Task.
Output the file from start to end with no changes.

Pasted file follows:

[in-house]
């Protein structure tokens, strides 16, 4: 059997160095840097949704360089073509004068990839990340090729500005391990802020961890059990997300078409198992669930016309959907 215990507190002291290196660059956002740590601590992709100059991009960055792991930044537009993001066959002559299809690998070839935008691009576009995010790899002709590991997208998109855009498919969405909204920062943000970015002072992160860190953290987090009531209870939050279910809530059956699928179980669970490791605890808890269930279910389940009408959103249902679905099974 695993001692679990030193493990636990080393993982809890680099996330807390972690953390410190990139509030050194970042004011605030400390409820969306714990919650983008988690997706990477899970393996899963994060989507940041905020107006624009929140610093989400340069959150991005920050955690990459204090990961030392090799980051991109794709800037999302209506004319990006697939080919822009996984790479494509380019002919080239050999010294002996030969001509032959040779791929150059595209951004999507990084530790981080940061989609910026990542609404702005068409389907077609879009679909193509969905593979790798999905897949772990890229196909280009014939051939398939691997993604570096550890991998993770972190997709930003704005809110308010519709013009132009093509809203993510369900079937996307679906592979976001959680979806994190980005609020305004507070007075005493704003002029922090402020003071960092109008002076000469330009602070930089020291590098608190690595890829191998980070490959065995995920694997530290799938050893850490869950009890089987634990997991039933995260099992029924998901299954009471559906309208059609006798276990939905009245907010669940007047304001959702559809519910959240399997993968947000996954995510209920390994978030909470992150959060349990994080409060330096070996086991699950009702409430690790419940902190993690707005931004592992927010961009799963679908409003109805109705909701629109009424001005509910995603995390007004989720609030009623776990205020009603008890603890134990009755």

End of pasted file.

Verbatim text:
[in-house]
């Protein structure tokens, strides 16, 4: 059997160095840097949704360089073509004068990839990340090729500005391990802020961890059990997300078409198992669930016309959907 215990507190002291290196660059956002740590601590992709100059991009960055792991930044537009993001066959002559299809690998070839935008691009576009995010790899002709590991997208998109855009498919969405909204920062943000970015002072992160860190953290987090009531209870939050279910809530059956699928179980669970490791605890808890269930279910389940009408959103249902679905099974 695993001692679990030193493990636990080393993982809890680099996330807390972690953390410190990139509030050194970042004011605030400390409820969306714990919650983008988690997706990477899970393996899963994060989507940041905020107006624009929140610093989400340069959150991005920050955690990459204090990961030392090799980051991109794709800037999302209506004319990006697939080919822009996984790479494509380019002919080239050999010294002996030969001509032959040779791929150059595209951004999507990084530790981080940061989609910026990542609404702005068409389907077609879009679909193509969905593979790798999905897949772990890229196909280009014939051939398939691997993604570096550890991998993770972190997709930003704005809110308010519709013009132009093509809203993510369900079937996307679906592979976001959680979806994190980005609020305004507070007075005493704003002029922090402020003071960092109008002076000469330009602070930089020291590098608190690595890829191998980070490959065995995920694997530290799938050893850490869950009890089987634990997991039933995260099992029924998901299954009471559906309208059609006798276990939905009245907010669940007047304001959702559809519910959240399997993968947000996954995510209920390994978030909470992150959060349990994080409060330096070996086991699950009702409430690790419940902190993690707005931004592992927010961009799963679908409003109805109705909701629109009424001005509910995603995390007004989720609030009623776990205020009603008890603890134990009755």